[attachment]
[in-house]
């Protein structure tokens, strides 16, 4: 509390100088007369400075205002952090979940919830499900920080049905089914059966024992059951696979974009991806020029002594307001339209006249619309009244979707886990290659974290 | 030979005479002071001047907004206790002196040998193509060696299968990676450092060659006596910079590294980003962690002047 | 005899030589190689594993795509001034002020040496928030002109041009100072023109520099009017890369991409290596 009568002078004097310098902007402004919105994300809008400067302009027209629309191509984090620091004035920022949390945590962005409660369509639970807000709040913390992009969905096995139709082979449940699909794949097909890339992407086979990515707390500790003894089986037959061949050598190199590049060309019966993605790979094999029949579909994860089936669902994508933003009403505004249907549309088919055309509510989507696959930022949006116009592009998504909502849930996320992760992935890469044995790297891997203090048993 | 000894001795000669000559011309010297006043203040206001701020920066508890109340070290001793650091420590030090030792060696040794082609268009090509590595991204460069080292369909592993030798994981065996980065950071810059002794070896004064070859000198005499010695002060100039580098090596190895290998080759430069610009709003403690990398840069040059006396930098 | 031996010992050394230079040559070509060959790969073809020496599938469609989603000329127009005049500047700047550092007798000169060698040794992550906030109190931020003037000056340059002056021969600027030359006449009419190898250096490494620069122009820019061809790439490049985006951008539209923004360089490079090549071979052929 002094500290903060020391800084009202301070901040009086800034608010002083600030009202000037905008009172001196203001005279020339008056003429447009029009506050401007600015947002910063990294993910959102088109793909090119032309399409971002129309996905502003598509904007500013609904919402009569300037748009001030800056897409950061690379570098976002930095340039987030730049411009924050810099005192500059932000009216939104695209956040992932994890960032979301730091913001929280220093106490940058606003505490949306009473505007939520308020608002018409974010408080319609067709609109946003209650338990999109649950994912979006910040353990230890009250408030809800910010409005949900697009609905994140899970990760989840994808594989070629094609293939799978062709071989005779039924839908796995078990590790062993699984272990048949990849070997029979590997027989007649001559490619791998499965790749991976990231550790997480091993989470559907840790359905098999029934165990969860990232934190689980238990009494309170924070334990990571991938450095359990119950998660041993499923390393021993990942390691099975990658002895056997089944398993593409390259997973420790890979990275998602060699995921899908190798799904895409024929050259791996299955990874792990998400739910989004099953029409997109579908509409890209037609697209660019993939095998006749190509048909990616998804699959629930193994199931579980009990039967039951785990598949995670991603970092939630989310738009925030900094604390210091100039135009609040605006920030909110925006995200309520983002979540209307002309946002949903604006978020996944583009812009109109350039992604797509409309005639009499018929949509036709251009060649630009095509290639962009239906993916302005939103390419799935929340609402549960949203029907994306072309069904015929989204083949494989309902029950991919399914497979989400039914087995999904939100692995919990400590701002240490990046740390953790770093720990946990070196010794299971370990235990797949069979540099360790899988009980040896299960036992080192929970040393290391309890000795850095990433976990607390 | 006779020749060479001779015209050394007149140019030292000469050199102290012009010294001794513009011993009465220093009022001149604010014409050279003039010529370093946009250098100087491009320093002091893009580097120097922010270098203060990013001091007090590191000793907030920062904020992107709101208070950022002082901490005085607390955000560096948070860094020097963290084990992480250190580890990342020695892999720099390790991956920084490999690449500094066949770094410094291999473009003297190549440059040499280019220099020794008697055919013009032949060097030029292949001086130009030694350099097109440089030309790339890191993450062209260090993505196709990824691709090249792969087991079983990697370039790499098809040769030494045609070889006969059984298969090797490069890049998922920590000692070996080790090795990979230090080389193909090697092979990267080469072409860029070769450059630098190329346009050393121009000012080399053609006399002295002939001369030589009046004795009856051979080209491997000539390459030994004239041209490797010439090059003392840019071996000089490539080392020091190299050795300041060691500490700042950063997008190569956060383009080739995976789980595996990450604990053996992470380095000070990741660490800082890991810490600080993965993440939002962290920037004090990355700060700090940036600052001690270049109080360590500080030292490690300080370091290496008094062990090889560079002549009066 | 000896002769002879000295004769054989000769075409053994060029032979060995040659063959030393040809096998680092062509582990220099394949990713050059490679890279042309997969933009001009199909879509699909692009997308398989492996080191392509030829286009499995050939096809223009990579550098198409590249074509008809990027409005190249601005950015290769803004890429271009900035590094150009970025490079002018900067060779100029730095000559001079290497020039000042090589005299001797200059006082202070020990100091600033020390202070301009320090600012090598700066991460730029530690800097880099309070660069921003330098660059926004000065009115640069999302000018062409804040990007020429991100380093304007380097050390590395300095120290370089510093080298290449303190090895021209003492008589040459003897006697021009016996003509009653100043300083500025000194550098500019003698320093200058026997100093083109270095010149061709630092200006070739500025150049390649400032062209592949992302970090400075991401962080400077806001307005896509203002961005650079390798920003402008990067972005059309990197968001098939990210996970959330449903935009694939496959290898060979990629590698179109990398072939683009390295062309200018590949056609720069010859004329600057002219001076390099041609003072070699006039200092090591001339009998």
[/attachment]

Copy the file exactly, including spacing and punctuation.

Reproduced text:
[in-house]
């Protein structure tokens, strides 16, 4: 509390100088007369400075205002952090979940919830499900920080049905089914059966024992059951696979974009991806020029002594307001339209006249619309009244979707886990290659974290 | 030979005479002071001047907004206790002196040998193509060696299968990676450092060659006596910079590294980003962690002047 | 005899030589190689594993795509001034002020040496928030002109041009100072023109520099009017890369991409290596 009568002078004097310098902007402004919105994300809008400067302009027209629309191509984090620091004035920022949390945590962005409660369509639970807000709040913390992009969905096995139709082979449940699909794949097909890339992407086979990515707390500790003894089986037959061949050598190199590049060309019966993605790979094999029949579909994860089936669902994508933003009403505004249907549309088919055309509510989507696959930022949006116009592009998504909502849930996320992760992935890469044995790297891997203090048993 | 000894001795000669000559011309010297006043203040206001701020920066508890109340070290001793650091420590030090030792060696040794082609268009090509590595991204460069080292369909592993030798994981065996980065950071810059002794070896004064070859000198005499010695002060100039580098090596190895290998080759430069610009709003403690990398840069040059006396930098 | 031996010992050394230079040559070509060959790969073809020496599938469609989603000329127009005049500047700047550092007798000169060698040794992550906030109190931020003037000056340059002056021969600027030359006449009419190898250096490494620069122009820019061809790439490049985006951008539209923004360089490079090549071979052929 002094500290903060020391800084009202301070901040009086800034608010002083600030009202000037905008009172001196203001005279020339008056003429447009029009506050401007600015947002910063990294993910959102088109793909090119032309399409971002129309996905502003598509904007500013609904919402009569300037748009001030800056897409950061690379570098976002930095340039987030730049411009924050810099005192500059932000009216939104695209956040992932994890960032979301730091913001929280220093106490940058606003505490949306009473505007939520308020608002018409974010408080319609067709609109946003209650338990999109649950994912979006910040353990230890009250408030809800910010409005949900697009609905994140899970990760989840994808594989070629094609293939799978062709071989005779039924839908796995078990590790062993699984272990048949990849070997029979590997027989007649001559490619791998499965790749991976990231550790997480091993989470559907840790359905098999029934165990969860990232934190689980238990009494309170924070334990990571991938450095359990119950998660041993499923390393021993990942390691099975990658002895056997089944398993593409390259997973420790890979990275998602060699995921899908190798799904895409024929050259791996299955990874792990998400739910989004099953029409997109579908509409890209037609697209660019993939095998006749190509048909990616998804699959629930193994199931579980009990039967039951785990598949995670991603970092939630989310738009925030900094604390210091100039135009609040605006920030909110925006995200309520983002979540209307002309946002949903604006978020996944583009812009109109350039992604797509409309005639009499018929949509036709251009060649630009095509290639962009239906993916302005939103390419799935929340609402549960949203029907994306072309069904015929989204083949494989309902029950991919399914497979989400039914087995999904939100692995919990400590701002240490990046740390953790770093720990946990070196010794299971370990235990797949069979540099360790899988009980040896299960036992080192929970040393290391309890000795850095990433976990607390 | 006779020749060479001779015209050394007149140019030292000469050199102290012009010294001794513009011993009465220093009022001149604010014409050279003039010529370093946009250098100087491009320093002091893009580097120097922010270098203060990013001091007090590191000793907030920062904020992107709101208070950022002082901490005085607390955000560096948070860094020097963290084990992480250190580890990342020695892999720099390790991956920084490999690449500094066949770094410094291999473009003297190549440059040499280019220099020794008697055919013009032949060097030029292949001086130009030694350099097109440089030309790339890191993450062209260090993505196709990824691709090249792969087991079983990697370039790499098809040769030494045609070889006969059984298969090797490069890049998922920590000692070996080790090795990979230090080389193909090697092979990267080469072409860029070769450059630098190329346009050393121009000012080399053609006399002295002939001369030589009046004795009856051979080209491997000539390459030994004239041209490797010439090059003392840019071996000089490539080392020091190299050795300041060691500490700042950063997008190569956060383009080739995976789980595996990450604990053996992470380095000070990741660490800082890991810490600080993965993440939002962290920037004090990355700060700090940036600052001690270049109080360590500080030292490690300080370091290496008094062990090889560079002549009066 | 000896002769002879000295004769054989000769075409053994060029032979060995040659063959030393040809096998680092062509582990220099394949990713050059490679890279042309997969933009001009199909879509699909692009997308398989492996080191392509030829286009499995050939096809223009990579550098198409590249074509008809990027409005190249601005950015290769803004890429271009900035590094150009970025490079002018900067060779100029730095000559001079290497020039000042090589005299001797200059006082202070020990100091600033020390202070301009320090600012090598700066991460730029530690800097880099309070660069921003330098660059926004000065009115640069999302000018062409804040990007020429991100380093304007380097050390590395300095120290370089510093080298290449303190090895021209003492008589040459003897006697021009016996003509009653100043300083500025000194550098500019003698320093200058026997100093083109270095010149061709630092200006070739500025150049390649400032062209592949992302970090400075991401962080400077806001307005896509203002961005650079390798920003402008990067972005059309990197968001098939990210996970959330449903935009694939496959290898060979990629590698179109990398072939683009390295062309200018590949056609720069010859004329600057002219001076390099041609003072070699006039200092090591001339009998």